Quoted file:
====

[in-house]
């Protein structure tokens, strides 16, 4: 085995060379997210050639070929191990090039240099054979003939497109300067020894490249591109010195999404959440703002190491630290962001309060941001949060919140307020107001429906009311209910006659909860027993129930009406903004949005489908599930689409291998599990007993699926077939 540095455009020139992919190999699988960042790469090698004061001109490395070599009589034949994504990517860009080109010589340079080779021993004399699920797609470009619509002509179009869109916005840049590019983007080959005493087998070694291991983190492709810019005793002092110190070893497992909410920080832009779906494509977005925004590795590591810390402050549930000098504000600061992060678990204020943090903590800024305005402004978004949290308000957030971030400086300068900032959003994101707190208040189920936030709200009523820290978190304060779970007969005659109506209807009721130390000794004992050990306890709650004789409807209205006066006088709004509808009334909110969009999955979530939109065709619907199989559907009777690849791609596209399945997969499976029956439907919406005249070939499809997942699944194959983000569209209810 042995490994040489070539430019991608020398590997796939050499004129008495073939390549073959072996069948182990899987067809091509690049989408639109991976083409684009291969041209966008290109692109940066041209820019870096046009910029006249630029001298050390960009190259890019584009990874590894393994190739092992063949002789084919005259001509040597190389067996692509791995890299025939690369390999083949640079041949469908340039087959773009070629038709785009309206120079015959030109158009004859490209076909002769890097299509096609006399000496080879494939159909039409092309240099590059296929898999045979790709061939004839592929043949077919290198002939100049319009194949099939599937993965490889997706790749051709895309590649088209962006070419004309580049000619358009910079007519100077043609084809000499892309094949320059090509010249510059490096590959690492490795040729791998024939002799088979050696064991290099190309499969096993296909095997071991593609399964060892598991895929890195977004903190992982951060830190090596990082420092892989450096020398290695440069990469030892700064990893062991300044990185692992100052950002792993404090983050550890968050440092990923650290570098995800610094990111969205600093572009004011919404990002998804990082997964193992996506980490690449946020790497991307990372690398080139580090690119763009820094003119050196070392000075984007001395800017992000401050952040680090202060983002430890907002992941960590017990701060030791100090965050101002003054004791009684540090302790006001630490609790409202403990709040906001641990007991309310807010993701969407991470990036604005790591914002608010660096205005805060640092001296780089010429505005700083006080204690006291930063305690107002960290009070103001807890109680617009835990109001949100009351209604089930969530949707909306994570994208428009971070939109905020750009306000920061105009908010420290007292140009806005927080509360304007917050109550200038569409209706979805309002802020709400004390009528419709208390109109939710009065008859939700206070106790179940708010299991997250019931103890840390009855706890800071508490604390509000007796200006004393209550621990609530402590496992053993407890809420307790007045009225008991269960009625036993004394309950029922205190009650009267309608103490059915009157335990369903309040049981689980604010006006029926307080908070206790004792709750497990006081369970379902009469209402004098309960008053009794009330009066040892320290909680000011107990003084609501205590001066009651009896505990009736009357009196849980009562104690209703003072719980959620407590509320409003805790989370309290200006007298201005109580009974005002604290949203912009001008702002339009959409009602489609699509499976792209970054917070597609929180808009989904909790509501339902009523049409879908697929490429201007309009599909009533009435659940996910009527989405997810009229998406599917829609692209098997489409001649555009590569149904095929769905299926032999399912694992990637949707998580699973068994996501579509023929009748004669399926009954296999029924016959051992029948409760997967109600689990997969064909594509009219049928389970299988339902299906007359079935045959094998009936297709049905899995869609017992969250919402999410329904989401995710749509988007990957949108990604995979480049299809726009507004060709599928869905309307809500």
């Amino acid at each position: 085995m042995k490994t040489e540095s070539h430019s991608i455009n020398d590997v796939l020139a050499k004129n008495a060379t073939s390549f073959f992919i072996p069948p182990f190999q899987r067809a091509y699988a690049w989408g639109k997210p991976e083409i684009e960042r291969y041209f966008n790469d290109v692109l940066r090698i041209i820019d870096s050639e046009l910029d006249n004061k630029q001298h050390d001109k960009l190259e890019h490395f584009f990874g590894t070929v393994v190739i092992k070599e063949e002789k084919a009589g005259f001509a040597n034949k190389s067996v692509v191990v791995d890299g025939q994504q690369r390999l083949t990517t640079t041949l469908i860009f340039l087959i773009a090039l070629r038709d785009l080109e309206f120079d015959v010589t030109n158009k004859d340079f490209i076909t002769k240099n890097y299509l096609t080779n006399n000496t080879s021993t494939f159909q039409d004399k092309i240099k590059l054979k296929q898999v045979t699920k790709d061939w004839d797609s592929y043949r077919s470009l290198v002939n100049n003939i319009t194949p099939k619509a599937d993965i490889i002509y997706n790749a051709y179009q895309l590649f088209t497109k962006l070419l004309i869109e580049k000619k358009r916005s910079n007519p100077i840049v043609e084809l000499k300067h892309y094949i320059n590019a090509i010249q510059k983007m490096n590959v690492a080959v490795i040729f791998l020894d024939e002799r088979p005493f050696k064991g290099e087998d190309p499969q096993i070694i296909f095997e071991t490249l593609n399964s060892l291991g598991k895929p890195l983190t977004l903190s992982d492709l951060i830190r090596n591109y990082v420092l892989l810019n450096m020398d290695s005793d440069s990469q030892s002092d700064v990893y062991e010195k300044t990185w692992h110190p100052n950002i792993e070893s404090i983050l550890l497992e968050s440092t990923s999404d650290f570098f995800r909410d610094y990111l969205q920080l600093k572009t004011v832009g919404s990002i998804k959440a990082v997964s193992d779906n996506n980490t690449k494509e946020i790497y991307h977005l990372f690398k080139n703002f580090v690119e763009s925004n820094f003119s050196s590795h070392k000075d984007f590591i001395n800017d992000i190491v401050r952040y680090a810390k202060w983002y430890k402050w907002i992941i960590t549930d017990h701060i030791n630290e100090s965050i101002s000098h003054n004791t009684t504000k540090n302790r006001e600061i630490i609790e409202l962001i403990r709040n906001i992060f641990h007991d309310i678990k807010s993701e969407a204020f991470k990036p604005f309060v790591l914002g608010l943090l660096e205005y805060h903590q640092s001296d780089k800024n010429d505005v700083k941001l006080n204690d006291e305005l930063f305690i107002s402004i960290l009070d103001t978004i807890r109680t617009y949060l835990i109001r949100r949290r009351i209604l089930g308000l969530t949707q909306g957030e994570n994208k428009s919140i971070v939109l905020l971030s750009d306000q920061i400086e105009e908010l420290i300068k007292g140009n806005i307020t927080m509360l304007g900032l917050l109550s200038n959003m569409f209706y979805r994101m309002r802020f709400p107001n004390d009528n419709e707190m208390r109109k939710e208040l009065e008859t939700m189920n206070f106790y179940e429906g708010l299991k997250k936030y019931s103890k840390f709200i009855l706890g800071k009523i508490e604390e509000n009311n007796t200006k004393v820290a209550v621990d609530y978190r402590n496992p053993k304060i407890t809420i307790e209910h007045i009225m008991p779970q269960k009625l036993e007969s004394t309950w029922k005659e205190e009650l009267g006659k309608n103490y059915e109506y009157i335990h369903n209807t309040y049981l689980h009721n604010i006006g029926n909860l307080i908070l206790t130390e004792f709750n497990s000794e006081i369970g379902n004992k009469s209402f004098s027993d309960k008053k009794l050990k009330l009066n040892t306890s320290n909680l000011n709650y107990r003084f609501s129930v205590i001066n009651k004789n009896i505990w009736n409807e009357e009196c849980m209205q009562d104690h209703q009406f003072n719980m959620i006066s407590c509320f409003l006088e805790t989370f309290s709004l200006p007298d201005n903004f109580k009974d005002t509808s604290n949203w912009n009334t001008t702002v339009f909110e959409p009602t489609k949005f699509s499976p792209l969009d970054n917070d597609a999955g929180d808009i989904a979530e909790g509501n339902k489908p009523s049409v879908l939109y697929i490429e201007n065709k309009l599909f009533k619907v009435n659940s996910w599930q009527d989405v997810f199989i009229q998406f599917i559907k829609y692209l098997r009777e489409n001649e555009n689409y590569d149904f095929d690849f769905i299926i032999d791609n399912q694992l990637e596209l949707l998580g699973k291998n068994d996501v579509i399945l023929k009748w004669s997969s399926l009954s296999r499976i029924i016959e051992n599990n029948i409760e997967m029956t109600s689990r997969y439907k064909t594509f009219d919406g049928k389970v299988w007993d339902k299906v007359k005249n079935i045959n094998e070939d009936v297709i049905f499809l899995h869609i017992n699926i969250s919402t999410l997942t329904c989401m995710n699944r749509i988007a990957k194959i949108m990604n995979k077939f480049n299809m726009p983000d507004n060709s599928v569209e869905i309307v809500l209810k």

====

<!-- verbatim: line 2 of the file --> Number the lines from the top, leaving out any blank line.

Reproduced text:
């Protein structure tokens, strides 16, 4: 085995060379997210050639070929191990090039240099054979003939497109300067020894490249591109010195999404959440703002190491630290962001309060941001949060919140307020107001429906009311209910006659909860027993129930009406903004949005489908599930689409291998599990007993699926077939 540095455009020139992919190999699988960042790469090698004061001109490395070599009589034949994504990517860009080109010589340079080779021993004399699920797609470009619509002509179009869109916005840049590019983007080959005493087998070694291991983190492709810019005793002092110190070893497992909410920080832009779906494509977005925004590795590591810390402050549930000098504000600061992060678990204020943090903590800024305005402004978004949290308000957030971030400086300068900032959003994101707190208040189920936030709200009523820290978190304060779970007969005659109506209807009721130390000794004992050990306890709650004789409807209205006066006088709004509808009334909110969009999955979530939109065709619907199989559907009777690849791609596209399945997969499976029956439907919406005249070939499809997942699944194959983000569209209810 042995490994040489070539430019991608020398590997796939050499004129008495073939390549073959072996069948182990899987067809091509690049989408639109991976083409684009291969041209966008290109692109940066041209820019870096046009910029006249630029001298050390960009190259890019584009990874590894393994190739092992063949002789084919005259001509040597190389067996692509791995890299025939690369390999083949640079041949469908340039087959773009070629038709785009309206120079015959030109158009004859490209076909002769890097299509096609006399000496080879494939159909039409092309240099590059296929898999045979790709061939004839592929043949077919290198002939100049319009194949099939599937993965490889997706790749051709895309590649088209962006070419004309580049000619358009910079007519100077043609084809000499892309094949320059090509010249510059490096590959690492490795040729791998024939002799088979050696064991290099190309499969096993296909095997071991593609399964060892598991895929890195977004903190992982951060830190090596990082420092892989450096020398290695440069990469030892700064990893062991300044990185692992100052950002792993404090983050550890968050440092990923650290570098995800610094990111969205600093572009004011919404990002998804990082997964193992996506980490690449946020790497991307990372690398080139580090690119763009820094003119050196070392000075984007001395800017992000401050952040680090202060983002430890907002992941960590017990701060030791100090965050101002003054004791009684540090302790006001630490609790409202403990709040906001641990007991309310807010993701969407991470990036604005790591914002608010660096205005805060640092001296780089010429505005700083006080204690006291930063305690107002960290009070103001807890109680617009835990109001949100009351209604089930969530949707909306994570994208428009971070939109905020750009306000920061105009908010420290007292140009806005927080509360304007917050109550200038569409209706979805309002802020709400004390009528419709208390109109939710009065008859939700206070106790179940708010299991997250019931103890840390009855706890800071508490604390509000007796200006004393209550621990609530402590496992053993407890809420307790007045009225008991269960009625036993004394309950029922205190009650009267309608103490059915009157335990369903309040049981689980604010006006029926307080908070206790004792709750497990006081369970379902009469209402004098309960008053009794009330009066040892320290909680000011107990003084609501205590001066009651009896505990009736009357009196849980009562104690209703003072719980959620407590509320409003805790989370309290200006007298201005109580009974005002604290949203912009001008702002339009959409009602489609699509499976792209970054917070597609929180808009989904909790509501339902009523049409879908697929490429201007309009599909009533009435659940996910009527989405997810009229998406599917829609692209098997489409001649555009590569149904095929769905299926032999399912694992990637949707998580699973068994996501579509023929009748004669399926009954296999029924016959051992029948409760997967109600689990997969064909594509009219049928389970299988339902299906007359079935045959094998009936297709049905899995869609017992969250919402999410329904989401995710749509988007990957949108990604995979480049299809726009507004060709599928869905309307809500």